Hope Star from Hope, Arkansas on October 13, 1934 · Page 1
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Hope Star from Hope, Arkansas · Page 1

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Hope, Arkansas
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Saturday, October 13, 1934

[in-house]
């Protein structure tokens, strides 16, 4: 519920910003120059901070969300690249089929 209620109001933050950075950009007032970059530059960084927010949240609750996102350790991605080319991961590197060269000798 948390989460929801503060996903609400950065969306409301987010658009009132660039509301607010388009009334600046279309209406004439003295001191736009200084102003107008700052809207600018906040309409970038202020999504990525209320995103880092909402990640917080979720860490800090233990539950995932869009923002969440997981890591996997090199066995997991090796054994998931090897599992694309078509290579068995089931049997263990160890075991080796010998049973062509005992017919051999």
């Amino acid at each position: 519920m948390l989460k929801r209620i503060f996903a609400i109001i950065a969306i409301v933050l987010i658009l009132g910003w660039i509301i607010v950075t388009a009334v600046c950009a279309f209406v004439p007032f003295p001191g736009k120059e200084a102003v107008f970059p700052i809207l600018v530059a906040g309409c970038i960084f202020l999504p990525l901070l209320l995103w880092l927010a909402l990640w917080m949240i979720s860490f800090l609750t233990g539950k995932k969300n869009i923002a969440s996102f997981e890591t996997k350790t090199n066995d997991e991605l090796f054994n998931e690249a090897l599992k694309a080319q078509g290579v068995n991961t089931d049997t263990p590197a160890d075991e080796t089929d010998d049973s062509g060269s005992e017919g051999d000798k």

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syr&r **'' ^j^t ""'I If V? Tills produced undtr dl visions A-2 & A-S Ornphto ArU Cod*. Hope Star , WfeATHKI Arkansas—tncreafitnic dotidl* ness Saturday nlftM; Sunday ,| mostly cloudy and somewhat j unsettled. ' . # VOLUME 35 NUMBER 311 tttfTM^^w*'*»<*w tl ' u '*»'• ....»*.^...—.-,... , , > ---_^^, --. >„ - mm.^^ MOTHER HALTS KlDNAPI NG _A, >«rAr ^A?" W 1*3" '• i*"* ' t^ *^ T^T r* Ts TN ww • «WT »•» *t 'r^ _ -___ ,-ff w t? w x . Hope Woman Foils I Here and There Fear Mrs, Stoll Slain by Kidnapers Husband's Effort | Editorial B.v ALEX. H. WASHBURN ' •*• ^a**- ^ T ._•_ _ i- — 4<% Cuat/th QAM 9J T HE deadline for payment of taxes without penalty expires Monday, and Governor Futrell, pointing to the installment plan inaugurated by the legislature last year, declares that there can be no further extension. -O Taxpayers this yenr have been nc- Komodatcd this way: They were permitted to pay n quarter of their taxes in April, a quarter ill July—and Die final half is due Monday, October 15. Patriotic citizens should begin a roundup of taxpayers who have gone delinquent not because they hadn't the resources with which to pay, but because going delinquent is more or less the order of the day. In the economic stress of one and two years ago we got to looking upon taxes as an open-account bill—something we ought to pay on schedule hut which possibly could bo put off. And yet tit law, taxes arc a legal claim taking precedence over even a Indian Cotton No Threat to Dixie's Reduced Acreage India Has to Use Her Land to Feed 319 Million People C O T T O Nl)ECLINING AAA Program in U. S. A. Has No.t Stimulated Indian Production By Ire Extension Service Alarmists who see in moderate American cotton production the loss of export markets would have the Southern farmer return to bill production regardless of price. Others "think that cotton markets bought at ' the price of farm poverty arc too cx- pcn.sivc. Study of the foreign collon situation by the Agricultural Adjustment Administration leads to the conclusion by experts of the Cotton Section thnt large foreign expansion of cotton growing is unlikely in the near future. There are physical, social, nnd • economic factors which will largely limit foreign cotton production for n * long time to come. Moderate foreign increases are lo be expected, but serious replacement of American cotton by foreign-grown cotton is unlikely unless American prices go to unusually high levels nnd remain there for a HlonB-period of years, U is.vbelicved. Thirtcen-ccnt cotton is not an unus- unlly high price. India, Egypt, lUissin. nnd China arc • America's chief cotton production ) compelilors. Brazil is the chief country offering a possible serious threat in the near future. A study of facts about each of •enable one to judge for himsell whether the South is seriously threat- )Mor Qn ened. India's Problem mortgage. You can sec why, when you stop to think. Government has the obligation of maintaining law nnd order, running the civil courts, and financing the free public schools. It must have current revenue—and if this revenue is temporarily cm- JjarrnsRcd by (lie present condition of the taxpayer, then the claim accrues against the taxpayer's property. XXX III theory, the accrual of taxes is like the accrual of preferred dividends in a stock company. If this year is lean, then the missed dividend and the new dividend will be paid together next year. But in practice this isn't quite true. Hcmpstead county's assessed valuation has fallen off one-third since 1929. We have therefore only two- thirds as much valuation against which to levy taxes. And on that two-thirds valuation i tax delinquency continues to be out of | proportion to the-improvement in business conditions in our state. It is easy, going into a panic, to convince one's self • that tax default Is" inevitable. But it is hard, coming out . of a panic, to recognize- the unalterable fact that tax-paying must bo resumed. Governor Futrell, making his stand on Monday's final deadline, may not make himself popular for the moment, but he is warning the people, Officers Descend on Kentucky Home Fearinga Murder Police Suspect Ransom- Payment Followed by a Double Cross IS STILlTMISSlNG No Word From Kentucky Matron Though Husband Has Met Ransom LOUISVILLE, Ky.—(/P)—Squads of city and county police Saturday rushed to n Kchoolhousc a quarter of a mile from the home of Mrs. Alice Speed Stoll, kidnaping victim. ' They came from several directions and began": what appeared to be an } extensive :search of the Stoll estate, j and combed the nearby woods. j A policeman said he believed "a i big break" had come, and that hej would not be surprised to find the" woman's body. Hope Stadium Now Seats J)ver 2,500 Emergency Relief Adminis tration Has Contributed Heavily Such large crowds have nltended the first two games in Hope's new Stadium that two new sections of scats have been added this week, with ERA labor. The seating capacity is now about 2,500. A small dressing room Maid Tells of Stoll Kidnaping has been constructed directly beneath the score board for use of the viistor's players. To avoid the jam at the ticket win- entrance is being built - - , ... iin- li>-i tJ"-»«- »'«-• •** •• — " • « * J UO\VS, «* llv-W V,n vi «ii^-v; *VJ «'- **«t% «-"••«-these countries will I (hat a Uu i e f ores ight today will avoid } (he main cntrancc for the ex' - ••--' disillusionment and bitter feeling If India had mire land or fewer people, she might expand her cotton production. She has 319,000,000 people N and less than IVi acres in cultivation per person. Knmine is an ever-present i threat to India. To produce enough food for her teeming millions is a problem. If more cotton is produced, it means less food and feed. Even fi high cotton prices encourage larger cptton production, transportation systems in India arc so poor it is hard to move food into the farming country to feed the population. Indian farmers are forced to live at home. They cannot drive down to a feed store nnd buy important food and feed, India has been planting about. ^25 million neres per year in cotton. The larfiest ncrrugc was in 1«26 when ncar- Iv 28Vi million acres were pliinled. In ,933 the crop was only 23V.! million acres. Plantings up to August. 1 of this yenr are the smallest of uny year MIH-C 1024. The average yield of both feed »nd cotton in India is only about half of whtit a similar crops yield in the United States. Cotton averages only 80 pounds per aero or nbout one- sixth of a bale. There is nothing in the way 01 price at present to tempt hidia to produce more cotton. In terms of Indian money, cotton prices were the lowest in March, 19:«, of any time in the last 10 years. Prices went down even iifter the American plow-up. During the picking season, cotton prices in In- XXX Arkansas with .all potential taxes collected against today's valuation still docs not have adequate revenue for the cost of government. It grinds us particularly hard m the field of local government. Half the counties this fall arc initiating local salary bills to reduce by a certain percentage the salary expense of local government. That will help some—but it will take a tax- collecting roundup to complete the picture. The county salary acts won t reduce taxes—the taxpayers have already attended to that by chopping off ii third of their asscsinents. But the salary acts will go a long way toward putting county governments in thapo to carry on county age nls anti-tuberculosis and other public health (iclivitic.s. and the various community tasks that rest upon ••overnmrnt besides the mere payment jf officials' salaries—to which we Ijavc jcen reduced these last several years. /Continued on Pafio Thresh FLAPPER FANNY SAYS: nta. u. s PAT, orr. elusive use of tjiose holding scasot tickets where they may be properly punched. During the week, the Young Business Men's assocation have busied themselves in struggling for additional funds used in the consummation of tliis project. Plans nre on foot to invite one o: two college games here during the season. During the past week a number of visitors have been noticed from adjoining cities taking notes of the general plan and constructions of Hope's new setup. The box scats which were installed as an experiment are proving very popular. They are especially in demand by people who find it difficult to get out early lo secure a good seat in the main .stands. This st-ndlum repre>eni.s a tremendous amount of work, effort mid sacrifice, not only on the part of the business men and tho.se particularly interested in the school, but even to the men who have been working on relief. Many of whom have donated additional time to help lo get the thing {fixed, and for which-they received jno pay. TOP—Sobbing her story to a reporter. Mrs. Fowler Willet, 21, maid in the Berry V. Stoll home Ui Louisville, Ky>, is shown : hereiv after the kidnaping of her. - mistress, Mrs. Alice Helen Stoll/Mrs, Willet said n man "who acted like a fiend" beat Mrs. Stoll before dragging her from the house, after forcing the maid to tie her hands... Then he bound and gagged the moid and fled, according to her story, leaving n ransom note on a bed hi an upstairs room. BOTTOM- V. Stoll. -The husband, Berry Clemency Is Asked by Sheriff Slayer | Boy Slain in top — and Robber'Game Miller County Judge Scw-j ell Signs Petition for : Sam Day Juvenile Tragedy Unfolded in Jersey City Police Probe LITTLE ROCK—(/t 1 )—A petition asking that clemency be extended to jj.;RSKY CITY. N. J.--(/h—An in- Sam Day, Texarkana, 23-year-old m:( . ( , n | Kiimi , f) f "cops and robbers," a convcitcd slayer of Walter Harris, late f. ivu ,.j tc pil ,stinie of youngsters, ended . heriff of Miller county, was received ' . (i ;i r( , al lx) ii c , L , S | u ij u n Friday with Friday at the governor's office. | hR , 0 1;lt | s ^ U vo ,,f them six years old Tho petition carried the signature j ^ ^ D(lu , v ()nly foiu—ndmiiting to County Judge J. J. Scwell and, : ujtho ,. uk . s thev wc , c , responsible for tin; dentil "f their bo.st pal. othtr citizens and was the latest of several such petitions attaches of the governor's office said. Day. who was 19 years old at the time, was sentenced to life imprisonment on December 12, 1931. Since he •irrived at the penitentiary he has -• •• . , . , model prisoner, penitentiary squatters shack near the bed of the The slory of the garni; which ended so tragically was told a few hour.' after the body of 7-year-uld Join Feeney Jr., of Bayonne, was found crammed into an old trunk in n Assassins' Guns Smuggled by Girl French Police Uncover Story of Yugp-Slav Secret Society Kiwanians Host to Hot Springs Men Luncheon Club Entertain Football Fans From the Spa Members of tho Hot Springs Kiwanis club were guests of the local club members at their regular dinner meeting Friday night at Hotel Barlow, The meeting was turned' into an informal discussion of the relative merits of the Hope and Hot Springs fool- ball learns. Copyright Associated Press PARIS, Frunce.—(/1 J )—The terrorist hand "Usla.shi" w)hVb Yugo-Slavia iccuses Hungary of harboring, was dentified by the French Surcte Na- toruilc Saturday as the .sinister pow- r Uohind the assassination of King Alexander, of Yugo-SUivia, and Louis Barthou, Foreign Minister of France, it Marseilles last Tuesday. Two suspects held in Aniiomasse nid two men who escaped from the police in their hunt for the accomplices of Petrus Kalemen, the actual is.sa.ssin, were identified from photographs as being members of the Yugo- j ""Charles Dana Gibson, president of Slav refugee organization known as j ,) lc i oca i' c | uu , giive a short report on the recent; Kiwanis convention ut Kx- cclsior Springs. Mo. He reported that the Rev. Geo. P. X. Strassncr, of Hope, had been elected secretary of the convention caucus and had given the morning invocations during the meetings. Stanley E. White, advertising manager of Hope Star, was introduced as a new club member. Hot Springs guests were: Mr. and Mrs. William Seiz, Mr. and Mrs. William Rfimseur, Dr. and Mrs. F. S. Tarlclon, O. J. Ellcnbrook, and E. I. Rephan. a former member of the Hope club, but now located in Hot Springs. Judge Woolen, a member of the Hot Springs Rotary club, was also a guest. Hot Springs Cuts Down Bobcats to Tunejrf 32 to 0 Paul Longinotti, Visitors' Quarterback, Is Star of Game HELD, FIRST PERIOD Hope Earns 9 First Downs to 12 for Hot Springs Squad The largest crowd ever to witness a football game here—some 2,500 fans- Friday night saw the Bobcats go clown to defeat before a powerful Ho Springs eleven, 32 to 0. After being outplayed in the opening quarter, the Trojans came back t< score two touchdowns in the scconi quarter, one in the third and tw< more hi the final period. The Trojan passing and running at tack was featured by Paul Longinott' 137-pound quarterback, who jnad< three of the touchdowns. Lovell, full back, and Hoxic, end, made the oth cr two. Although outclassed, the Bobcat made 9 first downs as compared t 12 for the Trojans. The visitors were lert, taking advantage of every break. Hope Threat Fails Tho quarter .opened with Hope receiving. Jack Turner made a nice return of the kick, bringing the ball jack to Die 40-yard line. Madison picked up 10 yards around end. Madson and Payne made two more successful first downs, placing the ball on the 35-yard line. There the touchdown threat ended when Lovell intercepted a Hope pass. As the second quarter opened the Trojans had possession of the ball in midficld. Paul Longinotti skirted end for 10 yards. Hope drew a 15-yard penalty, placing the ball on the 25- yard line. The Bobcats held for three downs and then Paul Longinotti executed a beautiful pass to Hoxie at end who stepped across the goal for the first touchdown. The second marker followed immediately. Hope received and after an exchange of punts the Bobcats were backed up against their own goal line. The Bobcats punted weakly and Hot Springs took possession of the ball on Hope's 30-yard line. Longinotti and Lovell worked the ball within a few yards of the goal where Longinolti plunged over. The Second Half The Trojans turned a lucky break into a third touchdown as the second half opened. Hope received, Anderson fumbling the kick-off. Ho* Springs recovered on Hope 30-yarc line. Longinotti made 15 yards on an end run and added five more.through the line. He called himself again, running around end for a touchdown. An inlorceptcd pass by E. Phillips after a 30-yard run, was brought clowii within 1 yards of the Hope goal. P Longinotti went through the line foi Bulletins WASHWGTON-yP)—Cotton con Binned during September was reported l>y the Census Bureau Saturday lo have totaled ?295,%0 bales lint, and £1,690 of Untcrs. CORNING, Ark. — (XP) — Harold Hogau Maynard, of Randolph cour-ty, was arrested Saturday by Sheriff Jack Watlain and charged with aiding the fugitive robbers of the Coming Bank & Trust Co. in escaping... Sheriff Wallain quoted Hogan as saying that his broth* cr Howard, and Cecil Worsham, both of St. Louis, came t» him. after the robbery last. Saturday and requested his assistance in escaping... Sheriff Wallain said he was convinced that Harold Hogan had no part hi the robbery. R1SON, Ark.—(/P)—Wrilcy Shelton, Pino Bluff railroad man, was found guilty Saturday of second degree murder for the slaying of his cousin James White... He was sentenced to eight years' imprisonment... The jury returned the verdict Saturday morning after having been given the case Friday. Wrilcy was accused jointly with his brother Joe, but it was not determined immediately whether Joe would be tried at once. Tax Deadline to Expire on Monday Governor Futrell Declares j There Will-Be No. \ Extension LITTLE' ROCK—(Spdovernor" Fu- rcll stated emphatically Saturday he would not proclaim an extension of the tax-paying time which expires Monday at the closing-time of county collectors' offices. The chief executive said he had no authority in the first place to extend the time or waive penalties for nonpayment of taxes, and he called attention to the installment method of payment which the 1933 legislature put into effect to make it more convenient for the payment of taxes. Under the 1933 act the taxpayer might divide tax payments into three Hope Woman Foils Husband's Effort to Snatch Son, 2 Mrs. G. E. Walters Vol- lows Calif oiiiian Aboard Train Here FIGHTINGJN COACH, Walters, Taken Off Train by Prescott Officers, d in Jail Here A sensational attempt by an cS-, tranged husband to kidnap his 2-ycat» ( ' old son was foiled here Fridaynight., j, after a struggle by a frantic, mothet who boarded a north-bound passeng- s) cr train and fought for possession Of the child all the way from Hope to f J Prescott. «\| There, the husband, G. E. Walters o£,i,|J Los Angeles, Calif,, was taken off'the *5/ train by Sheriff Arlis E. Pittman of k Nevada county., He was returned t» ^ Hcmpstead county and placed in jatt» t *™ Walters who came here two da^: 1 ago, was saying goodbye to his son as the north-bound passenger train'*: drew up to the Hope station at 9:30 ii Friday night. Suddenly, as the train/, moved away, he took the child and boarded the moving train. Fight Aboard Train The mother, Mrs. G. E. Walters/ South Main street, screamed. ,She ran to the passenger car, attempted to , board it but was kicked away. Final- j-, ly she scrambled on, A woman pas-' the been a records show, and prison officials in dieateci they would not protest clemency petition. Sheriff raiding a conviction followed. The youth has father and five brothers at during a game, puhee rounded .IP according was given bandoned Morris canal. A rope was around the boy's neck and an autopsy showed death had Harris was killed while been caused by stnmyulaliun. still and Day's arrest and ExpresMiig belief the lad might have mother. to his prison John's When you're paying the menu provides thought. the check food for card. He was given a 30-day furlough from May 3 to June 5 of this been killed accidentally by his chums known companions. Their was borne out when three f them John's 4- opinii.it one d ut the expiration of year-old brother. James .tearfully told and rcturne lus leave, prison officials said. j Chief Daniel Catey they had put lh<: rupe around Julia's neck and clo.H-d down 111'. 1 Hd of the trunk. Asked why they hadn't told anyone, one of the lads said he "was Case Dropped Judge—"Your wife asks for a divorce because you neglect her and go afadd ru ycl u c i CL d." out nights. What have you to say?' i p, a j m ,; cumly and drinking milk Defendant—''.Nothing, your hon^\ Curing "the questioning, the boys said that I don't like to slay at except that^I homo alone." (.Continued ou PuJW Tliree) 'Ustiishi." Police said a girl named Marie Vjondroch brought the assusins' guns to France. The police said they had learned that the assassin band started with Hungarian passports for France by way'of Switzerland from Hungary. The band held target practice m Hungary before coming to France, the police declared. The girl who brought the guns lias thus far escaped capture. Wallace Beery Is Injured in Studio Hurt in Fight .During Filnv ing of Life of Showman P. T. Barnum HOLLYWOOD, Cu\\(.~-(iVi—lni urcd in a movie fight scene. Wallace Decry was confined to his home Friday nnrsiny a torn ligament, in his ankle and injuries to the foot. Decry declined an opportunity to have a double do the teem; for him, aad he was thrown heavily to the floor. The accident occurred Thursday afternoon in production of a pie- ture in which Beery plays the ravl °f P. 1'. Barnum, the noted showman. Dr. Harry W. Martin said it may be several weeks before Beery fully recovers. Jobless Pour in Upon California Upton Sinclair's "Epic" Warcry Attracts Weary * Millions SAN FRANCISCO. Calif.-Whh Upton Sinclair's Utopian promises attracting hordes of paupers into the stale and driving out frightened capital, California is in a ferment. •It is 1896 all over again. There are the sunie crowds of worshipers raptly listening to the promise^ of deliver (Continued on Page Tliree) *-A» I *&•-*»"»**• "•—•-•" --— - --w the touchdown. Lovell, fullback, made the last touchdown when he plungcc over from the 2-yard line. Hot Springs attempted 15 passes completed four and had three intercepted. . Hope attempted 16, completing four and had eight intercepted. Hope lost 25 yards through penalties as compared to 20 for the Trojans. Outstanding in the Hope backfield were Madison and Payne. Each made several nice runs. "California" Hcmpstead County Sheriff John L. Wilson said Saturday that Walters appeared to be frantic, while held in the county jail at Washington: ' : . "He told me," said the sheriff, "that the baby,was being kept,W /; oVmalaria- country and^he^'TOfed. fcT'take him out to healthy California. "That made me mad,", said the sheriff, who is state senator-elect for the 20th district," because everybody knows there's no malaria here and people live to be 100 years old. I don't know what the kidnaping penalty is, but the pen» alty for defaming Arkansas climate to boost California ought to be capital punishment." scnger to whom Walters had' handed the two-year-son while he kicked at his wife to keep her off the train, 36-Hour Week in Textiles Ordered Reduction From 40 Hours Will Leave Weekly Pay Undisturbed WASHINGTON.—(/P)—The approximately 200,000 workers in the cotton garment manufacturing industry were informed Friday by President Roosevelt that, effective December 1, their working hours would be reduced from 40 to 36 hours a week without any decrease in pay. The president ordered the reduction in hours last nnnnier. but deferred it at that time after protests from tome operators. An impartial board was named to investigate. Thei rconclu- fion, approved Friday by the president, was Dial the slash was justified because of potential increase "f employment and conditions in ihe industry. The action was taken jus-t after the American Federation of Labor again advocated the 30-hour work week but there was no indication the administration intends to adopt' a shorter week as a general policy in the near future. periods, one-fourth on April 10, one- f d to tlTO ^ baby over to jjs *'. fourth on July 15, and the remaining one-half on October 15. The legislature itself extended the tax-paying time to October 15, the governor pointed out, and made, taxpaying as easy as possible. A 10-per-cent penalty with certain costs will accrue if taxes are not paid prior to the closing of the collectors' offices Monday. Registration Drive to Cover 6 Weeks Every Baby Bom Within Last 12 Months Must Be Registered LITTLE ROCK—L. M. Hannum of Little Rock has- been named special representative of the Bureau of Vital Statistics of the State Board of Health for the state Seventh district, comprising Hcmpstead, Nevada, Ouchita, Calhoun, Union, Columbia, LaFayette and Miller counties. Mr. Hannum will be active in the first Arkansas "Register Your Baby" campaign, which is being conducted jointly by the Bureau of Vital Statistics of the State Board of Health, the Federal Bureau )f the Census, and the Arkansas mother. Mrs. Walters jerked the baby from the other woman's arms. An argument inside the train followed, with threats by Walters to "knock out" his wife. With her son held closely in her arms, Mrs. Walters made her way to the pullman car, the husband following. Another argument ensued, Walters striking her. A scream rang- out. Frightened passengers arose and hurried to the pah-, separating them. Walters Arrested In the meantime witnesses to the struggle at the Hope station had 'telephoned officers at Prescott where the train was flagged, Sheriff Pittman going aboard to take Walters into custody. Walters, who is connected with a Los Angeles advertising firm, came to Hope Thursday. He made two visits that day to the home of his wife who consented that she would let him see the son provided that he "wouldn't give me any trouble," Mrs. Walters said. Friday morning Walters made anr other visit to sec his sou. He asked that he be permitted to take the child and have its picture made. Mrs. Waltera refused, but suggested that she accompany the child Friday afternoon to a local studio. Plans were made, but Friday afternoon Walters telephoned and said Emergency 'Relief Administration. (that he had been called to Texarkana. He returned to Hope early that night and came to the home of Mrs. Walters For the next six weeks these state and federal agencies will attempt to get an accurate check on all babies bom in Arkansas in the last twelve months. Cards from the Bureau of the Census will be sent to every family in Arkansas on October 12, ask- iiii, if there has been a child born in- that family in the last 12 months, to nd if to fill out the card. These cards will be returned, postage free, to the Bureau of the Census, which will in turn, forward them to the State Bureau of Vital Statistics, where they will be checked against existing _state records. lor another visit to see the child. Wife Becomes Suspicious As the night grew on Walters said that he planned to leave for Chicago and told of having his bags checked at the depot. Mrs. Walters said she grew suspicious when a taxi made repeated stops at the house about train time. "The taxi stopped at least four times within 20 minutes before the train was due. Each time the taxi stopped Walters went out and talked 10 the driver, who drove away, only •necKea ayaiiiM- ^.\iom'6 «,«*- <.~ —•--. - _ rcceras. In case a child is found not to return. Walters asked to take the to be propcrlv registered, steps will j baby to the taxi on his trips to talk v « " i i _<= _ , , . _ , . i _ ...v *u.. j,-;,..,.,. Ktit »»T-jt; Y'Miisprt. inimcdilacly be taken to give him his with the driver but was refused," Mrs. Walters said. "Mr. and Mrs. Oral Reaves who were home suggested that "first citizenship papers.' Birth certificates are becoming more i important every year and all that the .visiting m my government Ls" dcing is asking five j they take Walters to the train,__along minutes of cooperation on the parti with the of the parents. Uncle Sam will take i went to the tram, care uf the rest. Proof iiuough "You seem very quiet tonight, baby and myself. We he train. "Walters had the baby in his arms as the train pulled in. I noticed that he kept holding to the cluld as the train eased off, but never dreamed C.llt;— IUU bvtm \\-i.v vi«.*n-v W4**to-»'t -- . j «, dear Are you sure that you love meV | that he would try to kidnap him, Mrs.. He-"Love vou! Good heavens! Do. Walters said. . vou know thai vour dog bit a piece) "Then suddenly he wheeled, ran and out of my leg while we were saying jumped aboard .,*« Jrwn, and tte ^ood-night hist night and 1 never noticed it until I got home!" struggle was on," Mrs. Walters concluded.